Making SECCM Labs Construction Meetings Part of the Course

Construction management students learn the process of a major construction project directly from the builders and project owners

By Jill Rodrigues '05
students in construction meeting

BRISTOL, R.I. – What was that concern about road clearance that came up between the Roger Williams University project managers and the building contractor about the SECCM Labs construction project, asked Lauren Glancy.

A temporary road leading to the project site “isn’t wide enough for the fire department,” answered Rob Jones, her classmate in the construction management course. “They were saying it should be 20 feet but it’s not that wide.”

To help the students understand why the Fire Marshal has raised this issue, Professor Gokhan Celik explained that fire departments require enough space to bring in trucks and access water in case of an emergency during structural construction projects.

While it’s not uncommon for classroom discussions like theirs to weave in real-world examples of what’s being studied, the students in this course boast the advantage of witnessing firsthand a large-scale construction project as it unfolds and analyzing the entire process from behind the scenes.

That’s because Roger Williams University and Shawmut Design & Construction are partnering to make the SECCM Labs project a “living laboratory” where all students in the School of Engineering, Computing, and Construction Management (SECCM) are observing and learning each step of the project directly from RWU’s Capital Projects staff, builders, engineers, and designers.

Like many SECCM faculty members, Professor Celik integrated the construction project happening at their doorstep into the curriculum for his courses. Each week, the students in his Construction Project Management and Safety course attend the SECCM Labs construction meetings about the status of building permits, site safety, soil testing and more, then head back to their classroom to explore the aspects of a major construction project from the perspectives of the contractor and the owner.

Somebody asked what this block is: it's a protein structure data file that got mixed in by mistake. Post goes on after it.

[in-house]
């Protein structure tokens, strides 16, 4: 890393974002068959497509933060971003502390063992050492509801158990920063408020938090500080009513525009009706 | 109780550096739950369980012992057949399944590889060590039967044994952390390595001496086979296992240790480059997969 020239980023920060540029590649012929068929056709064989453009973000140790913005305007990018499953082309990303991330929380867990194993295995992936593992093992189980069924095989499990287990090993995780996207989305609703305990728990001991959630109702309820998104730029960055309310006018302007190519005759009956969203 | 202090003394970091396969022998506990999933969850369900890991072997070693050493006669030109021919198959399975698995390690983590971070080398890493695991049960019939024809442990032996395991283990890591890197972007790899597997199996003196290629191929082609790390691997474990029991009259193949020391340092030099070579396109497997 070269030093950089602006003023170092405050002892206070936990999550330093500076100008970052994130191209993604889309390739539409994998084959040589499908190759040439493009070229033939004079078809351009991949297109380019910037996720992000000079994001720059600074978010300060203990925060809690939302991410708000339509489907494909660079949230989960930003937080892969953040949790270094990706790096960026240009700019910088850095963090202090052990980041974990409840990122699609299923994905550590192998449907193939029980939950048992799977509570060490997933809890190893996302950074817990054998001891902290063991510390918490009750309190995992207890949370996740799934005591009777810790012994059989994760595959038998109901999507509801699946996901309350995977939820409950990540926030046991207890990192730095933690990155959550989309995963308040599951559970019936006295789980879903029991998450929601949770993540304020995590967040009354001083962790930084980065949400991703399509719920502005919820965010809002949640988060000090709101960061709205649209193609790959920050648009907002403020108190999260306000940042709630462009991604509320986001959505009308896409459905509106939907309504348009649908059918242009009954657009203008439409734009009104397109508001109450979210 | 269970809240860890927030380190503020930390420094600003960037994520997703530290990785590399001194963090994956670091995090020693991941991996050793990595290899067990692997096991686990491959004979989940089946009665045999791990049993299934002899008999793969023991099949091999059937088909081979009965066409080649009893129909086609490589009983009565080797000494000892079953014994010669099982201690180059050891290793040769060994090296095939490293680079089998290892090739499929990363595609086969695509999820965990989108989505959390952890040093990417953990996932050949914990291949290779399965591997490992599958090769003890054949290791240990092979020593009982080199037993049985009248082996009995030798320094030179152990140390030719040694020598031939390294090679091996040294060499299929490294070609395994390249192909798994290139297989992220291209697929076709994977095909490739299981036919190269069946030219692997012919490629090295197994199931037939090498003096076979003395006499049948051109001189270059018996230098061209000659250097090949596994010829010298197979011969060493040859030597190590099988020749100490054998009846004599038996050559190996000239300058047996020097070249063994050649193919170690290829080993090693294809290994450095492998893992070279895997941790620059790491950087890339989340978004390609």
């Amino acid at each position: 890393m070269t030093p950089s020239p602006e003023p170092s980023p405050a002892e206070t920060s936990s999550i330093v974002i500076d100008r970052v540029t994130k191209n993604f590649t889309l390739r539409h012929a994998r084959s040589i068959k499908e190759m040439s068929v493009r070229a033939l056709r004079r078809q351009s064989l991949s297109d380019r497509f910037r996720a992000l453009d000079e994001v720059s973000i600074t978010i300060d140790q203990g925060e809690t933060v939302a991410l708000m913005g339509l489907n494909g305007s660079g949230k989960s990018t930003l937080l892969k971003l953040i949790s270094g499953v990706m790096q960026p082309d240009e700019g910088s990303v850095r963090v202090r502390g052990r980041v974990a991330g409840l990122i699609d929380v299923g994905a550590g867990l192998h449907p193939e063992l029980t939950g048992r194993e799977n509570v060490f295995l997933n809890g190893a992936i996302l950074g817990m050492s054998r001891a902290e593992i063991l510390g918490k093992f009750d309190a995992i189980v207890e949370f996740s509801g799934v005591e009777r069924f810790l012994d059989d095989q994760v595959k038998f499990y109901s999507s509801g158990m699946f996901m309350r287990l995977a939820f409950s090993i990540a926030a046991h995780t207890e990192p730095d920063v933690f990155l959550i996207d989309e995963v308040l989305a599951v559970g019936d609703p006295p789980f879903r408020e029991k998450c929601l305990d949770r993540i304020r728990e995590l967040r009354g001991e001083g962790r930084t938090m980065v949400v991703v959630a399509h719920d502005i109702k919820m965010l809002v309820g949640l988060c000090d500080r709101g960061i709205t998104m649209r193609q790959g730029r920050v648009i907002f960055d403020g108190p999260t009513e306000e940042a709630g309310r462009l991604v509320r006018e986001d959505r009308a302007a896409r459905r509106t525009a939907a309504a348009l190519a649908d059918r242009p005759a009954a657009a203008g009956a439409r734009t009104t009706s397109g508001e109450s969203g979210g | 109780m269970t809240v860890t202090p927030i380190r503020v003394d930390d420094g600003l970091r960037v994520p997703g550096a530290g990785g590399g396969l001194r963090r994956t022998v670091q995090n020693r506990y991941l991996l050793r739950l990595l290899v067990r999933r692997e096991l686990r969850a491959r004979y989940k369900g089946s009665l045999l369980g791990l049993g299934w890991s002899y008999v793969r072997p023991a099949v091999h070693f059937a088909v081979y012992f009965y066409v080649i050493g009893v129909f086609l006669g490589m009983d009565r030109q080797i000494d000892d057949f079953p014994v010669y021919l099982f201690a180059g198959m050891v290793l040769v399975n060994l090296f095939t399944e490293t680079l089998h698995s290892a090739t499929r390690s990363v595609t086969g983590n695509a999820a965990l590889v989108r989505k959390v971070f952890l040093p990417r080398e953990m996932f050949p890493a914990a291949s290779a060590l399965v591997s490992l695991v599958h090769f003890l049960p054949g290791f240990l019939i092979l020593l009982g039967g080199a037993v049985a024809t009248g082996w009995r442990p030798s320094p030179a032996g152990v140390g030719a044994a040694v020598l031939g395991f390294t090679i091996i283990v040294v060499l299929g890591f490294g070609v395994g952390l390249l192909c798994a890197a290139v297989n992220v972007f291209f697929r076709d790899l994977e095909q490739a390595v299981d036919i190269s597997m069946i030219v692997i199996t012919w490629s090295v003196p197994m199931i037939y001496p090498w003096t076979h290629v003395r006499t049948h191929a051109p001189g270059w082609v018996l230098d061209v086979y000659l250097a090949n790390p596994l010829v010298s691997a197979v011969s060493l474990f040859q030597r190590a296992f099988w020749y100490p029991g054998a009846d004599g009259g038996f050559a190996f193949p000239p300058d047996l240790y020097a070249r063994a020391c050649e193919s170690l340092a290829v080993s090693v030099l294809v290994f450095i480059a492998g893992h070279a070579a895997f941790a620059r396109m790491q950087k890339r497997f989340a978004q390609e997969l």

“Was there anything interesting or surprising from today’s meeting?” Celik asked his students. “Have you realized anything about the project you hadn’t realized before attending the meeting?”

Brian Santoro noted that the status of funding kept coming up. That’s a great example that ties in with their recent classroom discussion about the funding ability of a project, Celik said

“Contractors have concerns about whether there’s enough money to finish a project,” said Celik, adding that it impacts the contractor’s ability to keep to the project schedule and plan ahead. “That’s why you shouldn’t shy away from asking about funding for the project.”

When Celik asked why the construction partners were holding a separate meeting that week on “MEP” (mechanical, electrical, and plumbing) coordination, several students knew the importance of planning ahead for that stage.

They’ll bring all the subcontractors together “to look at clashes in the model and if plans will interfere with each other,” Jones answered.

And it helps the main contractor “schedule who’s on site at what time to coordinate the work,” Nick Morrison added.

“Yes, if you go to one of these meetings” – and the students had been welcomed to join that as well – “you’ll recognize how tight that work is,” Celik said. “There’s a ton of systems crossing each other, and it’s impossible that these subcontractors can work independently of each other. This is a time they can all look at the plans and address problems before work begins.”

Being able to observe the contractors review plans or hear a project manager and architect problem-solve an issue and then take those lessons back to the classroom has been invaluable for Jones.

“We get to see real-world construction and apply it to our classes. We’re getting to see it being built in front of our eyes and learn how these meetings take place and what they talk about. That’s pretty valuable to us as students,” Jones said. “This experience will make us stand out [to employers and graduate schools] because not every student gets an opportunity like this.”